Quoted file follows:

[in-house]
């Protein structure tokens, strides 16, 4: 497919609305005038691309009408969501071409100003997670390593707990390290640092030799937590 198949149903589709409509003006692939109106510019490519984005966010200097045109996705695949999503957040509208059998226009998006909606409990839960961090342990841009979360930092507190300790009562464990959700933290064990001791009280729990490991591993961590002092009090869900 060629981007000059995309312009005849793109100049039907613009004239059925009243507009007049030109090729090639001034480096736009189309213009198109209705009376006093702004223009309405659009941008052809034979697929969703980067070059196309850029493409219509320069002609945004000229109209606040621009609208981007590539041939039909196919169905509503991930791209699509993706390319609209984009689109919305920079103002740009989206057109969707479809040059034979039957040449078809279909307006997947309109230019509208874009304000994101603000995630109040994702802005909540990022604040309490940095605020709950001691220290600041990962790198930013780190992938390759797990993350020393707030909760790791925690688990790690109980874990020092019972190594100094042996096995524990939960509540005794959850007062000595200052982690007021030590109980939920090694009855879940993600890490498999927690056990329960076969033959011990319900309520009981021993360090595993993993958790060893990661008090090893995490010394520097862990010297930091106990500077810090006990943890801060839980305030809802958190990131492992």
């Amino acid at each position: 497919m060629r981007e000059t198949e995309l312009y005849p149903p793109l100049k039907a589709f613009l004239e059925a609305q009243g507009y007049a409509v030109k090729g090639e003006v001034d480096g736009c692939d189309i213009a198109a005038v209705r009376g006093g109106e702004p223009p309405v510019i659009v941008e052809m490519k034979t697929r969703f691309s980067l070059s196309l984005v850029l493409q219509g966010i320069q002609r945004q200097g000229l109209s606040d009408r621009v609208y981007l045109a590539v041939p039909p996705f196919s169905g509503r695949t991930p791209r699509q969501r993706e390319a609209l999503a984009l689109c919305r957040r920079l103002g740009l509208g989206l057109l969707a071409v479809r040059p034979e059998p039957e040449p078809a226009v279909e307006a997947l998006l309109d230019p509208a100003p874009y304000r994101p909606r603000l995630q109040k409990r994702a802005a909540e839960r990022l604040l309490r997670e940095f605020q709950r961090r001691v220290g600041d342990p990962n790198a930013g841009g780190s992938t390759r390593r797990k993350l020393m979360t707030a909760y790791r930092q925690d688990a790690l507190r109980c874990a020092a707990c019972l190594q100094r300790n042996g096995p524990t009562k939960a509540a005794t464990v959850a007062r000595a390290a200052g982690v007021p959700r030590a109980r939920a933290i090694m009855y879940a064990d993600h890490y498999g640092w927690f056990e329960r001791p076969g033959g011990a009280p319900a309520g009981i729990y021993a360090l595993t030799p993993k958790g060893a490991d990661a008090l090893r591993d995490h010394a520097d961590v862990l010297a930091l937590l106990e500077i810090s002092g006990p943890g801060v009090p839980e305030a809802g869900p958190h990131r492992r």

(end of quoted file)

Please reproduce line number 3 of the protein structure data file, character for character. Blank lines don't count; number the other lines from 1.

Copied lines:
């Amino acid at each position: 497919m060629r981007e000059t198949e995309l312009y005849p149903p793109l100049k039907a589709f613009l004239e059925a609305q009243g507009y007049a409509v030109k090729g090639e003006v001034d480096g736009c692939d189309i213009a198109a005038v209705r009376g006093g109106e702004p223009p309405v510019i659009v941008e052809m490519k034979t697929r969703f691309s980067l070059s196309l984005v850029l493409q219509g966010i320069q002609r945004q200097g000229l109209s606040d009408r621009v609208y981007l045109a590539v041939p039909p996705f196919s169905g509503r695949t991930p791209r699509q969501r993706e390319a609209l999503a984009l689109c919305r957040r920079l103002g740009l509208g989206l057109l969707a071409v479809r040059p034979e059998p039957e040449p078809a226009v279909e307006a997947l998006l309109d230019p509208a100003p874009y304000r994101p909606r603000l995630q109040k409990r994702a802005a909540e839960r990022l604040l309490r997670e940095f605020q709950r961090r001691v220290g600041d342990p990962n790198a930013g841009g780190s992938t390759r390593r797990k993350l020393m979360t707030a909760y790791r930092q925690d688990a790690l507190r109980c874990a020092a707990c019972l190594q100094r300790n042996g096995p524990t009562k939960a509540a005794t464990v959850a007062r000595a390290a200052g982690v007021p959700r030590a109980r939920a933290i090694m009855y879940a064990d993600h890490y498999g640092w927690f056990e329960r001791p076969g033959g011990a009280p319900a309520g009981i729990y021993a360090l595993t030799p993993k958790g060893a490991d990661a008090l090893r591993d995490h010394a520097d961590v862990l010297a930091l937590l106990e500077i810090s002092g006990p943890g801060v009090p839980e305030a809802g869900p958190h990131r492992r």